Recipes and Tips for Healthier Living and Smarter Budgeting

Tuesday, January 13, 2015

The Origins of the "35"

Last month I turned 35 and have been thinking about the origins of this blog, which began in 2010. It all started (as you can read here) when, in our lean Cincinnati years, people would learn that I spent only $35 a week on groceries (which often included other household items, like toilet paper or cleaning supplies) and wondered how on earth we, as a family of four, managed to survive on that. As I realized there was a genuine interest in learning to live and cook this way and that I might have a valuable thing to share, I finally accepted the challenge to blog about it. And thus Katrina's Kitchen ( the "35") was born.

To be completely honest, it was a great relief and a joyful blessing when my husband finished graduate school, obtained a full-time job, and we no longer had to live like church mice. (It was much less stressful being able to spend even $50 a week on groceries, then, because I had so strictly adhered to the $35 for so long.) I joyed in thinking about not having to live quite so frugally anymore.

And then 2013 happened. And 2014.

So in 2013 we moved across the state to live with my parents and young siblings for almost a year and a half while we worked to get our feet under us again, and a few months ago we were finally able to buy a home of our own again. While that is a blessing for which we are very grateful, things are very lean once more. Because of our experience in Cincinnati, earning less than $1,000/month, we are hopeful we can do it again, however, even though we are now a family of six. And part of making that possible is reverting back to my $35 a week grocery budget.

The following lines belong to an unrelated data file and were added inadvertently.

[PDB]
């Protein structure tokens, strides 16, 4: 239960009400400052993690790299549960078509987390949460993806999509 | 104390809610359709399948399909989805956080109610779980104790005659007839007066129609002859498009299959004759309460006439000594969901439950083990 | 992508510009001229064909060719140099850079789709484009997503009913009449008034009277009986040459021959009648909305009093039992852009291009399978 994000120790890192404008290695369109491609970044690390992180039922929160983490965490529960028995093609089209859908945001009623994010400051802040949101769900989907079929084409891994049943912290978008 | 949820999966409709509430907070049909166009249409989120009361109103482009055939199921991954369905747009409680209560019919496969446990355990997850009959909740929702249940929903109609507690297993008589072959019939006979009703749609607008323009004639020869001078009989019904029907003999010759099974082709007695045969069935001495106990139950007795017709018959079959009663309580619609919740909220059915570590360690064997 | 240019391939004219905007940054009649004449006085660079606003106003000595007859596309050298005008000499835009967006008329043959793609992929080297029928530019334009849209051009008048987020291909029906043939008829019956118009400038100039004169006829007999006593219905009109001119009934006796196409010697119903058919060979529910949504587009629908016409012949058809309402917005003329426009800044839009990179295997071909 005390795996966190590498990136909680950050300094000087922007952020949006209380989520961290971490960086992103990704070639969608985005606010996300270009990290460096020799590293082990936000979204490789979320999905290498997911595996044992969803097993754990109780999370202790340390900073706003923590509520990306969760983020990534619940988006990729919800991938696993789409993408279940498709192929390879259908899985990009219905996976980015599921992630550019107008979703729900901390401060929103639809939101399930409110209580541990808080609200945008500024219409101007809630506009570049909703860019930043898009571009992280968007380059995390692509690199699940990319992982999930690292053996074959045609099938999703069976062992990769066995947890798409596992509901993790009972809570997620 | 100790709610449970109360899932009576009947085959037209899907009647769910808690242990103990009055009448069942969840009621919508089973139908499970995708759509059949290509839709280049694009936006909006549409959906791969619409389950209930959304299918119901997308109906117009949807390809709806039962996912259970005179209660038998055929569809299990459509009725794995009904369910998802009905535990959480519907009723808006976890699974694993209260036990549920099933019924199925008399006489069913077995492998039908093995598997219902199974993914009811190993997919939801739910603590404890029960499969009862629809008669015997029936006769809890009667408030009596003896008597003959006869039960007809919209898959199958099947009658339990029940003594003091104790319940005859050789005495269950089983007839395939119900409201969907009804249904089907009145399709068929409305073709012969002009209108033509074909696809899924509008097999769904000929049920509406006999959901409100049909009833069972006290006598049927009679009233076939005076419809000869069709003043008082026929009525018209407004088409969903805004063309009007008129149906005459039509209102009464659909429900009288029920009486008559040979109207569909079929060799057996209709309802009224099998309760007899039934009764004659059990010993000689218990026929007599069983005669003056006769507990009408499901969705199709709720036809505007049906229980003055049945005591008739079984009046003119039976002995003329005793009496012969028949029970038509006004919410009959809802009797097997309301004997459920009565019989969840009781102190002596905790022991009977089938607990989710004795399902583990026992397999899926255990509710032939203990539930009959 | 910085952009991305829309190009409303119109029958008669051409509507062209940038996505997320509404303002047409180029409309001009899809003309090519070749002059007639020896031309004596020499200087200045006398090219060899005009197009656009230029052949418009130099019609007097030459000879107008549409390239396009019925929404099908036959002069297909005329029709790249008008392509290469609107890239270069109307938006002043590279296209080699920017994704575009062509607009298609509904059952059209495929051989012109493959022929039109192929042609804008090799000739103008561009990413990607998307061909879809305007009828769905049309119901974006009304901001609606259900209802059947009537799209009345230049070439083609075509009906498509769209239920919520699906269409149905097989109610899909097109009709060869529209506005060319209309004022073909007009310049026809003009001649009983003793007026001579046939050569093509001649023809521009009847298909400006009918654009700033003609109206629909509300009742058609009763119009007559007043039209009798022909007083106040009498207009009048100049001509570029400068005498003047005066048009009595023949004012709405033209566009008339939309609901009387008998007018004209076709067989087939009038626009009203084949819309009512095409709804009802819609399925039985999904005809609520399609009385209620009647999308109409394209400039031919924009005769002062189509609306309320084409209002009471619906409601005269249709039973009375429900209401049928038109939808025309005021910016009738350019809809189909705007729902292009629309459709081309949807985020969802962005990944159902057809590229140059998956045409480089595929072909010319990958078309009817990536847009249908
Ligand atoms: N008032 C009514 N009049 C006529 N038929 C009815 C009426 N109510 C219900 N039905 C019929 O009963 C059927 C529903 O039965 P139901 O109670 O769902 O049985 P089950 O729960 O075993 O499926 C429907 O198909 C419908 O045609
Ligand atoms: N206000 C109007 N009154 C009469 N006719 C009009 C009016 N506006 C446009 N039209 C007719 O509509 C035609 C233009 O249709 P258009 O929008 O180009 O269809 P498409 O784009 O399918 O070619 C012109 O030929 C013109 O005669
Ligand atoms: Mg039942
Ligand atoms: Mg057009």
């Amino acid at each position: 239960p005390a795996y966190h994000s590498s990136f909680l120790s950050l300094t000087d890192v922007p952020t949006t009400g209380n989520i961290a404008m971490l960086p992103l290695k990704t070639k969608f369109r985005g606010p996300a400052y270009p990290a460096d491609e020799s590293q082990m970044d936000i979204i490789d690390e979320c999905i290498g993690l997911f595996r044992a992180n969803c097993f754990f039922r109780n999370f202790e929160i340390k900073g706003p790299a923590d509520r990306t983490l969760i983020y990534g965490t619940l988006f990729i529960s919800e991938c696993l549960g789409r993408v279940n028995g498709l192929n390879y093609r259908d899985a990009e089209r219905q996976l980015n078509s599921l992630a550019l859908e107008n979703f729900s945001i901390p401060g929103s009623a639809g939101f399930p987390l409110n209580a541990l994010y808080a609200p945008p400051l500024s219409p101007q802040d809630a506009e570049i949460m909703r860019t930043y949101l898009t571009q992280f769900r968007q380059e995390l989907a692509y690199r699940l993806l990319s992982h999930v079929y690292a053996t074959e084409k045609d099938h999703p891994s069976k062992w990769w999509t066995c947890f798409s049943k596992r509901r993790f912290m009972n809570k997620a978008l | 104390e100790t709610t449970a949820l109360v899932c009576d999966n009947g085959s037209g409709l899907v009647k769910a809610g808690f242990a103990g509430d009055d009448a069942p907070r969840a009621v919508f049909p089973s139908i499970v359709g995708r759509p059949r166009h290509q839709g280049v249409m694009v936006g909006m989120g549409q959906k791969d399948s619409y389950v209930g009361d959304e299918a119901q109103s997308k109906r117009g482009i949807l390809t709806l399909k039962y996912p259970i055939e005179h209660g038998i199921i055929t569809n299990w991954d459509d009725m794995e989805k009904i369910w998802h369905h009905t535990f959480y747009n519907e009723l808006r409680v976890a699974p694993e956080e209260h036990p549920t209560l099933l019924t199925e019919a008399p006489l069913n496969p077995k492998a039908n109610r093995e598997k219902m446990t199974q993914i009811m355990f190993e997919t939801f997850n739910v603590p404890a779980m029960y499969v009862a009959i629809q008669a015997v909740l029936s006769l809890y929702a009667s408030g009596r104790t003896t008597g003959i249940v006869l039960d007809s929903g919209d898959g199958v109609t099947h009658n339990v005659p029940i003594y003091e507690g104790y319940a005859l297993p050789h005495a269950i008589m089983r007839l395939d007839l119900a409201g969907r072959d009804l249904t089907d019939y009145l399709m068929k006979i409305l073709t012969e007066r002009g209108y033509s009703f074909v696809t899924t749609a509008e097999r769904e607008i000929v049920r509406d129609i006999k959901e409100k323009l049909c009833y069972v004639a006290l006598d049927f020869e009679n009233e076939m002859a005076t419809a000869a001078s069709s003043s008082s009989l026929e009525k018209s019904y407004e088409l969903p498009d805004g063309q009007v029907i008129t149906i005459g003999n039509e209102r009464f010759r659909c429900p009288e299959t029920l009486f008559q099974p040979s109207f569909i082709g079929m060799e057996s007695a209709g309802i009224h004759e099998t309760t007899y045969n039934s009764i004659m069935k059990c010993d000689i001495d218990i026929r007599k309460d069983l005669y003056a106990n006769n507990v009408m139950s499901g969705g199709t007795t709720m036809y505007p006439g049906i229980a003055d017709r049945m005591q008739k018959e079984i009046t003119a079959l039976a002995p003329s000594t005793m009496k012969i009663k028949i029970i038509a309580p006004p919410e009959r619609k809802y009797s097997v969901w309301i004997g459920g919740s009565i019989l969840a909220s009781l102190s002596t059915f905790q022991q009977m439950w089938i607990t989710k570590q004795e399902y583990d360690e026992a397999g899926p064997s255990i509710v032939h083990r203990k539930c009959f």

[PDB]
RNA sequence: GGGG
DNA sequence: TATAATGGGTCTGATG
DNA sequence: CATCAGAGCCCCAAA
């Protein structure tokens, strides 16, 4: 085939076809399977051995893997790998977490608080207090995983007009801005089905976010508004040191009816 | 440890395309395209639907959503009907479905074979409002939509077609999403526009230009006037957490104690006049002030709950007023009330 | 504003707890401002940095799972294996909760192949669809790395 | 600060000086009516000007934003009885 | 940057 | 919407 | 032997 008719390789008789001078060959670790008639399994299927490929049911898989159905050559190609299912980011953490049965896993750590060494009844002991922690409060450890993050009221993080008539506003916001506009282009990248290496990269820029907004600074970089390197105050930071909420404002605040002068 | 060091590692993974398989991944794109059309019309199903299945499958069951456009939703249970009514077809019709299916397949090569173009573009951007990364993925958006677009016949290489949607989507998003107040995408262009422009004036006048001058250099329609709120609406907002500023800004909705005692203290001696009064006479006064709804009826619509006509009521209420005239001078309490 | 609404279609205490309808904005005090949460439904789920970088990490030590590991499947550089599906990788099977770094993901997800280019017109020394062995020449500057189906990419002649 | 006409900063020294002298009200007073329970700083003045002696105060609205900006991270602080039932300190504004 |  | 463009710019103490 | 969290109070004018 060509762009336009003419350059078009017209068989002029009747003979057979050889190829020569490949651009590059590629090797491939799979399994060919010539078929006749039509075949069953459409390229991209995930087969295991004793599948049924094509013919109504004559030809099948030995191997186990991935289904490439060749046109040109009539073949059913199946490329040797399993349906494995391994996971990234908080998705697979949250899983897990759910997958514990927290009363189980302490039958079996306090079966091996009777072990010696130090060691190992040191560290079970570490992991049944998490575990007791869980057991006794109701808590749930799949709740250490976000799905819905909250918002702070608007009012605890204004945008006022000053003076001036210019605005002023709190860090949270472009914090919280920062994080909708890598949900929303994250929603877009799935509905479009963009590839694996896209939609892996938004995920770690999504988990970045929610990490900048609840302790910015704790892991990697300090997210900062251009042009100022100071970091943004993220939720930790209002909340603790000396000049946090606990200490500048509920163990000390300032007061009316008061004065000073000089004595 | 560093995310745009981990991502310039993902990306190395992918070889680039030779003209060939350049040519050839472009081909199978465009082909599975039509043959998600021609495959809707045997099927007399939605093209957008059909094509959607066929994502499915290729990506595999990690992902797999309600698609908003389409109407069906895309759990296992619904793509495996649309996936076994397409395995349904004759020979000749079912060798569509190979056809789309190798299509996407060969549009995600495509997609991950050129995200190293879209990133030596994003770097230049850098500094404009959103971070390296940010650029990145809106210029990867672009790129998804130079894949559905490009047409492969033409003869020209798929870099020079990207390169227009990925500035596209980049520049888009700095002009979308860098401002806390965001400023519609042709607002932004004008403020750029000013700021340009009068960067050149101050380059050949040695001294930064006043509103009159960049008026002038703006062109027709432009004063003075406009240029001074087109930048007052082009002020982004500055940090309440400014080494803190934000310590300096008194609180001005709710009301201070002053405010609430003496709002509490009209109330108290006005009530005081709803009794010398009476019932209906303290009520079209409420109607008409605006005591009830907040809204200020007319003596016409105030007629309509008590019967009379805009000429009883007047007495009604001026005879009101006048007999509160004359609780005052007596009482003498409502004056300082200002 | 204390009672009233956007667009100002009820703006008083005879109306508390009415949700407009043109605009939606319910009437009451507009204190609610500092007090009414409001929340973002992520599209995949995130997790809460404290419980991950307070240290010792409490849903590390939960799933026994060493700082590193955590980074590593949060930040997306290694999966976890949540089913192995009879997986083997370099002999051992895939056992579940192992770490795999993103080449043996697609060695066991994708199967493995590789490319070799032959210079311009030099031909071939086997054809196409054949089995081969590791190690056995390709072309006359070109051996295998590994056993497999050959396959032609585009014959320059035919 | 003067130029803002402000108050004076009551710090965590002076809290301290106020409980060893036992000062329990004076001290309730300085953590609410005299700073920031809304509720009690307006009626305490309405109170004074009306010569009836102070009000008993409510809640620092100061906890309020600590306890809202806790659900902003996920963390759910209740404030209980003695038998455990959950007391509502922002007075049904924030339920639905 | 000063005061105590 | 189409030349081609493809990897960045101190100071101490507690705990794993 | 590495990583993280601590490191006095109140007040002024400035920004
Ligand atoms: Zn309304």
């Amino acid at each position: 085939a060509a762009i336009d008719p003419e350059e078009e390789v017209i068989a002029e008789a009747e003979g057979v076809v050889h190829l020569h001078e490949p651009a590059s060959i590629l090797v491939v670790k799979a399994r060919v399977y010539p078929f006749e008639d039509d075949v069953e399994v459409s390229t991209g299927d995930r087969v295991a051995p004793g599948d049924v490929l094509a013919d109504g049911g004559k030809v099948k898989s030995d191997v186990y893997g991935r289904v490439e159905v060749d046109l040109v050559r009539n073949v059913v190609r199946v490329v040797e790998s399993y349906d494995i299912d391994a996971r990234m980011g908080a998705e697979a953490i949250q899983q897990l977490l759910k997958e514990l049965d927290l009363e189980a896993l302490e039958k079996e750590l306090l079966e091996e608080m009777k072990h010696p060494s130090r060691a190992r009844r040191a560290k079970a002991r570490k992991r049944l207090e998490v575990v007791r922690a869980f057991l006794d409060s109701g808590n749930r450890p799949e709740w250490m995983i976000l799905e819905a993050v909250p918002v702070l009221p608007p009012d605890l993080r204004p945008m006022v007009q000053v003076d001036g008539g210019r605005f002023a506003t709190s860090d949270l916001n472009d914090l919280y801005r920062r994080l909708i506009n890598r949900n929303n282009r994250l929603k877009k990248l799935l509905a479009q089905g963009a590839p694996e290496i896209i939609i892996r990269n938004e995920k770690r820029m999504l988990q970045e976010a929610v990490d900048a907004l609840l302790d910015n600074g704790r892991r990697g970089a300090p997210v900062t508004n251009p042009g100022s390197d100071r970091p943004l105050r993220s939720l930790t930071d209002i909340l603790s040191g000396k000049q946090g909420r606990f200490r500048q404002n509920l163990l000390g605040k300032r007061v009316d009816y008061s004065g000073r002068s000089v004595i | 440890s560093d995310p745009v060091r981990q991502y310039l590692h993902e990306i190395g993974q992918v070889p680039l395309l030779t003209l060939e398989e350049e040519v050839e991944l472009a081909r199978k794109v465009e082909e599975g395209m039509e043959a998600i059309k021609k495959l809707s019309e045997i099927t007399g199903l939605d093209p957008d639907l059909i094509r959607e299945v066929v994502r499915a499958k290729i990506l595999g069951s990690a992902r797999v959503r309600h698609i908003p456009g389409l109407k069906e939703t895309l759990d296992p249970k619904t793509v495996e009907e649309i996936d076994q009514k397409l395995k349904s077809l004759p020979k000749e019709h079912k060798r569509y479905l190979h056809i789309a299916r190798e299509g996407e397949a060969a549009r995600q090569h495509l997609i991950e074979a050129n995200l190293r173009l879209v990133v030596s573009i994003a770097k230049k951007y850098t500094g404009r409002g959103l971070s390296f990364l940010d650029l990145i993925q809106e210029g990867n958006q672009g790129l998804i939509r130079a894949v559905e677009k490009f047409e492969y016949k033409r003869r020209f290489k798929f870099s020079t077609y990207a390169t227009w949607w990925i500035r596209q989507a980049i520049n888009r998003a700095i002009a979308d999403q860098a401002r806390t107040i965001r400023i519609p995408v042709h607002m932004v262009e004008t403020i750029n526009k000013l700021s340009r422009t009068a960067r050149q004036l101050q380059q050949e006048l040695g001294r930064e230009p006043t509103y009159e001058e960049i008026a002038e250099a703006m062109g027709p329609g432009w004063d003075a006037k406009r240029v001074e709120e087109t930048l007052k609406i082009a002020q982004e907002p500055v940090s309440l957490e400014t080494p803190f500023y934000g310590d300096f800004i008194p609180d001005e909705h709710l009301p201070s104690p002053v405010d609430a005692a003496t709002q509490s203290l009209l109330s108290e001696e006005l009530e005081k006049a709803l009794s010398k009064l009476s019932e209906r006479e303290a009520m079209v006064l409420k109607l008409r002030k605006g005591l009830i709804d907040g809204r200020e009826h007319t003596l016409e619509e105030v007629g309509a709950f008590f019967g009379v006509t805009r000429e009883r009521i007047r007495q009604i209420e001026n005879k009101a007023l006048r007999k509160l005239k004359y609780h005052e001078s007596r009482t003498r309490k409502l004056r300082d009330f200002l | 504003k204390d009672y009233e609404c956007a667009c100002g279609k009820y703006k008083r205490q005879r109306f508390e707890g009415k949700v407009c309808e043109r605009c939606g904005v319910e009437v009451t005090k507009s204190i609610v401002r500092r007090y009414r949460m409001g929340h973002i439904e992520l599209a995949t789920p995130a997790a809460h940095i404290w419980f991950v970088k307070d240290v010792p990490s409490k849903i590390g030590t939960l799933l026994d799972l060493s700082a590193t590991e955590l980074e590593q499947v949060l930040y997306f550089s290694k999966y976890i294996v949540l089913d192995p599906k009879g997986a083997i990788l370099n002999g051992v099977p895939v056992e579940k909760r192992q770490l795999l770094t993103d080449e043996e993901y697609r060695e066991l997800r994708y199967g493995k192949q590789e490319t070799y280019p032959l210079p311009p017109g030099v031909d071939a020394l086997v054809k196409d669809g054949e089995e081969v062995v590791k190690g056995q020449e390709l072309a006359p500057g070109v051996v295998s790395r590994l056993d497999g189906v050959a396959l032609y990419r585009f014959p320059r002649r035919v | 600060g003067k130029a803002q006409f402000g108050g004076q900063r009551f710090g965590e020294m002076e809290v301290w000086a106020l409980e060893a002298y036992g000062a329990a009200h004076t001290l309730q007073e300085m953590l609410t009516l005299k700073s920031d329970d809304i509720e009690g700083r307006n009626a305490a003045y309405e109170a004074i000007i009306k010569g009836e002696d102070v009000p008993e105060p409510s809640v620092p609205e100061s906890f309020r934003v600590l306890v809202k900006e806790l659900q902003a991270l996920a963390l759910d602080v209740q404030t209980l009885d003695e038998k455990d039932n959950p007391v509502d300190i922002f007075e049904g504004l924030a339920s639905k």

So how do we do that? Once again we have WIC, which is surprisingly helpful, are able to get weekly Bountiful Baskets, and are using food storage. That's really all there is to it. I cook almost everything from scratch, buy according to what's on sale any given week (or don't buy much at all some weeks, when not much of what I use is on sale) and we eat pretty well. Nothing fancy, but nearly every recipe on this blog is made with ingredients from the above sources. So, lots of vegetables, supplemented with wheat, brown rice, whole wheat pasta, and beans. When there's a good opportunity outside of my regular grocery stores for bulk items that are being trucked in, such as frozen chicken or ground beef, I take advantage of that, too, and stock up my freezer.

We would totally qualify for food stamps, based on our income right now, except that we have too much in savings. Since that money is in savings, we don't consider it available and forget we even have it. But the government can't overlook it, so we don't qualify for assistance. While that makes it difficult for us, it also forces us to be independent, which we prefer to be anyway. It just means we have to adhere more strictly to our budget, pray more, count our blessings, and hope for a more generous future while we keep moving forward with faith.

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